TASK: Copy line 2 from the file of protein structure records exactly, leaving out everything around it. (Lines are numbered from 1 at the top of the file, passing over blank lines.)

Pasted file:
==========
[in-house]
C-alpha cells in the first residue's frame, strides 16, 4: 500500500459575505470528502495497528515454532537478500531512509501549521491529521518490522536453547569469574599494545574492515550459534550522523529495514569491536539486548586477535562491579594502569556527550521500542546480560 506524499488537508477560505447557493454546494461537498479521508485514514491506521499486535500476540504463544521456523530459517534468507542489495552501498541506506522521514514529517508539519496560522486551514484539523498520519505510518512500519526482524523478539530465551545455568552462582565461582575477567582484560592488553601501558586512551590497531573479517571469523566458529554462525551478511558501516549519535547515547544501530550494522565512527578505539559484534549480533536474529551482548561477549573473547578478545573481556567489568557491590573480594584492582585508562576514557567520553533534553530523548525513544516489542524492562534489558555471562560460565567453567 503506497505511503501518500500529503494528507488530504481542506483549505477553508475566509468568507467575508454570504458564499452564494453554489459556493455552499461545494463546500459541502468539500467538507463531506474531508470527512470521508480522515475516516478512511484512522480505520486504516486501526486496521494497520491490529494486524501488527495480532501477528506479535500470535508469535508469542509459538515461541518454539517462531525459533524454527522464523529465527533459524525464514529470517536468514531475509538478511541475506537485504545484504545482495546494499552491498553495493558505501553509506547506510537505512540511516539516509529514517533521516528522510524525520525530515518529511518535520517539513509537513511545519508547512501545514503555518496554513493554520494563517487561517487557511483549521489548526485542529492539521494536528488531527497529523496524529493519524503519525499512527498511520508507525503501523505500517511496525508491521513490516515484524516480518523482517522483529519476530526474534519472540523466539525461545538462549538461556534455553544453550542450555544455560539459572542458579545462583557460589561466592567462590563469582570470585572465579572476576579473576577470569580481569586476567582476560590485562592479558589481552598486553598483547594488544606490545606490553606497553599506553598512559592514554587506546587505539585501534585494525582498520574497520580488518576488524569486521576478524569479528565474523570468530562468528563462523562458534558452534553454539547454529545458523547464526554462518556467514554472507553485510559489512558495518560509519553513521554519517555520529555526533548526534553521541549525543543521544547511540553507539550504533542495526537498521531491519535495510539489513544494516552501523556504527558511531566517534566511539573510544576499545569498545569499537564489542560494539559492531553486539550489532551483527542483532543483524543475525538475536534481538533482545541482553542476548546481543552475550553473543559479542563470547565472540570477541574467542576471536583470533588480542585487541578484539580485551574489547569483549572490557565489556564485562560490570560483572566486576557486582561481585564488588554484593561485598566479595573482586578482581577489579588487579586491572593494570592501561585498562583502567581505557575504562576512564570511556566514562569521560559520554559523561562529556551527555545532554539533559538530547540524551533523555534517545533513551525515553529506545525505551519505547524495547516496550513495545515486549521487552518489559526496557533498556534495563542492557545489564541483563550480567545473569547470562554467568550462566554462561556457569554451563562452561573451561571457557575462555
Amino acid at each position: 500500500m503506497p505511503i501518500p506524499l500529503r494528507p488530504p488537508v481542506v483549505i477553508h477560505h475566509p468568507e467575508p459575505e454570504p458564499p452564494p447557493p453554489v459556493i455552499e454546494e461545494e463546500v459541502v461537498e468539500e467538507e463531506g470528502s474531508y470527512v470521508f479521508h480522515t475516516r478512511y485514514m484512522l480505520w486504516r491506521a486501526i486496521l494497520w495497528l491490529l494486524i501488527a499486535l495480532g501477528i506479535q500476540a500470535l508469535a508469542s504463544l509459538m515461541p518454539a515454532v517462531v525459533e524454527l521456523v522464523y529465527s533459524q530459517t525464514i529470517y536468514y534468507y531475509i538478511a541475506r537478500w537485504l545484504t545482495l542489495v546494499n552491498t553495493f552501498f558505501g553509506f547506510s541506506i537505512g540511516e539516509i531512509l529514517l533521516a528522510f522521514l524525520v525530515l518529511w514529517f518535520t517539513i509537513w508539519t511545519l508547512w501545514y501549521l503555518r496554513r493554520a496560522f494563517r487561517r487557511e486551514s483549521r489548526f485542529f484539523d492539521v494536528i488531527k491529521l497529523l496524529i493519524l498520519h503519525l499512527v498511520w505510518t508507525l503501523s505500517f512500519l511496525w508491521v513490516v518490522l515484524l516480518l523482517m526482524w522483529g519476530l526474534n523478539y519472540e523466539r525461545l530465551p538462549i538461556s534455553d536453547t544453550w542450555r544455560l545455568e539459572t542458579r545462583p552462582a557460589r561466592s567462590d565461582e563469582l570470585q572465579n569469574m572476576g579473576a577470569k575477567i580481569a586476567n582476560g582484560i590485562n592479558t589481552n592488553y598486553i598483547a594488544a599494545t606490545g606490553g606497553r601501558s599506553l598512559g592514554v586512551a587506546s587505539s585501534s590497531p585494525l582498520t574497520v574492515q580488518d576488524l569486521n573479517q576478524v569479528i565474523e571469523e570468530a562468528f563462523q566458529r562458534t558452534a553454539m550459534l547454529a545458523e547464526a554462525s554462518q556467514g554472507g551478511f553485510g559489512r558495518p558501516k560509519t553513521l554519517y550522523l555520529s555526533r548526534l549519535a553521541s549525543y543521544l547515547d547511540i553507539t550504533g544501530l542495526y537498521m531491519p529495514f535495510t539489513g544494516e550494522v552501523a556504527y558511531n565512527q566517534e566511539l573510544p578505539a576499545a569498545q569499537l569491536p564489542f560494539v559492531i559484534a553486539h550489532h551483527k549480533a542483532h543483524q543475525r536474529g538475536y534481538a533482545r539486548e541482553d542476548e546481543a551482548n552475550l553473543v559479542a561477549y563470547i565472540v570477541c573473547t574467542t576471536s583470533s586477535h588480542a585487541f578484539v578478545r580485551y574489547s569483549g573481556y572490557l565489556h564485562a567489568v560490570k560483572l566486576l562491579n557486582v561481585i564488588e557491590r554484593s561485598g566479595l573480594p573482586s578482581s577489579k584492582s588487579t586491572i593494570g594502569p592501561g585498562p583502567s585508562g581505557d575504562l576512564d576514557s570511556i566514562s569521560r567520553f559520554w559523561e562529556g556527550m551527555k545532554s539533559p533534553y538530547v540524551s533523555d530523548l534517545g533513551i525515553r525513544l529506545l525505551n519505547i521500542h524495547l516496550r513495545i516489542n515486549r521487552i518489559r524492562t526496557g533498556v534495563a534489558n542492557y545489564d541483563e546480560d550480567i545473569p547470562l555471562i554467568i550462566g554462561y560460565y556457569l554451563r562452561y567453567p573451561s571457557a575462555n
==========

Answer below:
C-alpha cells in the first residue's frame, strides 16, 4: 500500500459575505470528502495497528515454532537478500531512509501549521491529521518490522536453547569469574599494545574492515550459534550522523529495514569491536539486548586477535562491579594502569556527550521500542546480560 506524499488537508477560505447557493454546494461537498479521508485514514491506521499486535500476540504463544521456523530459517534468507542489495552501498541506506522521514514529517508539519496560522486551514484539523498520519505510518512500519526482524523478539530465551545455568552462582565461582575477567582484560592488553601501558586512551590497531573479517571469523566458529554462525551478511558501516549519535547515547544501530550494522565512527578505539559484534549480533536474529551482548561477549573473547578478545573481556567489568557491590573480594584492582585508562576514557567520553533534553530523548525513544516489542524492562534489558555471562560460565567453567 503506497505511503501518500500529503494528507488530504481542506483549505477553508475566509468568507467575508454570504458564499452564494453554489459556493455552499461545494463546500459541502468539500467538507463531506474531508470527512470521508480522515475516516478512511484512522480505520486504516486501526486496521494497520491490529494486524501488527495480532501477528506479535500470535508469535508469542509459538515461541518454539517462531525459533524454527522464523529465527533459524525464514529470517536468514531475509538478511541475506537485504545484504545482495546494499552491498553495493558505501553509506547506510537505512540511516539516509529514517533521516528522510524525520525530515518529511518535520517539513509537513511545519508547512501545514503555518496554513493554520494563517487561517487557511483549521489548526485542529492539521494536528488531527497529523496524529493519524503519525499512527498511520508507525503501523505500517511496525508491521513490516515484524516480518523482517522483529519476530526474534519472540523466539525461545538462549538461556534455553544453550542450555544455560539459572542458579545462583557460589561466592567462590563469582570470585572465579572476576579473576577470569580481569586476567582476560590485562592479558589481552598486553598483547594488544606490545606490553606497553599506553598512559592514554587506546587505539585501534585494525582498520574497520580488518576488524569486521576478524569479528565474523570468530562468528563462523562458534558452534553454539547454529545458523547464526554462518556467514554472507553485510559489512558495518560509519553513521554519517555520529555526533548526534553521541549525543543521544547511540553507539550504533542495526537498521531491519535495510539489513544494516552501523556504527558511531566517534566511539573510544576499545569498545569499537564489542560494539559492531553486539550489532551483527542483532543483524543475525538475536534481538533482545541482553542476548546481543552475550553473543559479542563470547565472540570477541574467542576471536583470533588480542585487541578484539580485551574489547569483549572490557565489556564485562560490570560483572566486576557486582561481585564488588554484593561485598566479595573482586578482581577489579588487579586491572593494570592501561585498562583502567581505557575504562576512564570511556566514562569521560559520554559523561562529556551527555545532554539533559538530547540524551533523555534517545533513551525515553529506545525505551519505547524495547516496550513495545515486549521487552518489559526496557533498556534495563542492557545489564541483563550480567545473569547470562554467568550462566554462561556457569554451563562452561573451561571457557575462555